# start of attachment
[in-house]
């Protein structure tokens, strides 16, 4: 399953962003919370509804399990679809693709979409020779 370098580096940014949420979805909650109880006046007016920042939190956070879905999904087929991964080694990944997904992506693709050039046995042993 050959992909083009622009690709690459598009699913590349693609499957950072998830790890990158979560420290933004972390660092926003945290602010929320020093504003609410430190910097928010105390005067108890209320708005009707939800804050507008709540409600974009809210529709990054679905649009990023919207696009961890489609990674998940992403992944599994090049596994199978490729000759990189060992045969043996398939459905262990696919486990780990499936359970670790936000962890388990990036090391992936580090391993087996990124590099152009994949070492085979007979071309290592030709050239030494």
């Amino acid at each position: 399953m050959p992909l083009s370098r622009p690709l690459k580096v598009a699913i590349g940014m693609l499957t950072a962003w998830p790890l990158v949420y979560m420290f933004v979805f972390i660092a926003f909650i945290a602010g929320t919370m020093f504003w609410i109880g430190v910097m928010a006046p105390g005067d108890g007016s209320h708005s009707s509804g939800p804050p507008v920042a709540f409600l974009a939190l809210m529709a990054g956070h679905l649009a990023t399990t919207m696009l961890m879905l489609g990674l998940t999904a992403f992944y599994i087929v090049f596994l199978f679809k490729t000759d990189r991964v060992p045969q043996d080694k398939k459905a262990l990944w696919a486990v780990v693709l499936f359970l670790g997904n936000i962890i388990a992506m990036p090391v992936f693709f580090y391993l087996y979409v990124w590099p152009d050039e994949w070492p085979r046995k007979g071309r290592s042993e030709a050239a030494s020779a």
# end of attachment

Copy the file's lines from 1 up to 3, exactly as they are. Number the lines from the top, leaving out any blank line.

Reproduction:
[in-house]
């Protein structure tokens, strides 16, 4: 399953962003919370509804399990679809693709979409020779 370098580096940014949420979805909650109880006046007016920042939190956070879905999904087929991964080694990944997904992506693709050039046995042993 050959992909083009622009690709690459598009699913590349693609499957950072998830790890990158979560420290933004972390660092926003945290602010929320020093504003609410430190910097928010105390005067108890209320708005009707939800804050507008709540409600974009809210529709990054679905649009990023919207696009961890489609990674998940992403992944599994090049596994199978490729000759990189060992045969043996398939459905262990696919486990780990499936359970670790936000962890388990990036090391992936580090391993087996990124590099152009994949070492085979007979071309290592030709050239030494």
């Amino acid at each position: 399953m050959p992909l083009s370098r622009p690709l690459k580096v598009a699913i590349g940014m693609l499957t950072a962003w998830p790890l990158v949420y979560m420290f933004v979805f972390i660092a926003f909650i945290a602010g929320t919370m020093f504003w609410i109880g430190v910097m928010a006046p105390g005067d108890g007016s209320h708005s009707s509804g939800p804050p507008v920042a709540f409600l974009a939190l809210m529709a990054g956070h679905l649009a990023t399990t919207m696009l961890m879905l489609g990674l998940t999904a992403f992944y599994i087929v090049f596994l199978f679809k490729t000759d990189r991964v060992p045969q043996d080694k398939k459905a262990l990944w696919a486990v780990v693709l499936f359970l670790g997904n936000i962890i388990a992506m990036p090391v992936f693709f580090y391993l087996y979409v990124w590099p152009d050039e994949w070492p085979r046995k007979g071309r290592s042993e030709a050239a030494s020779a």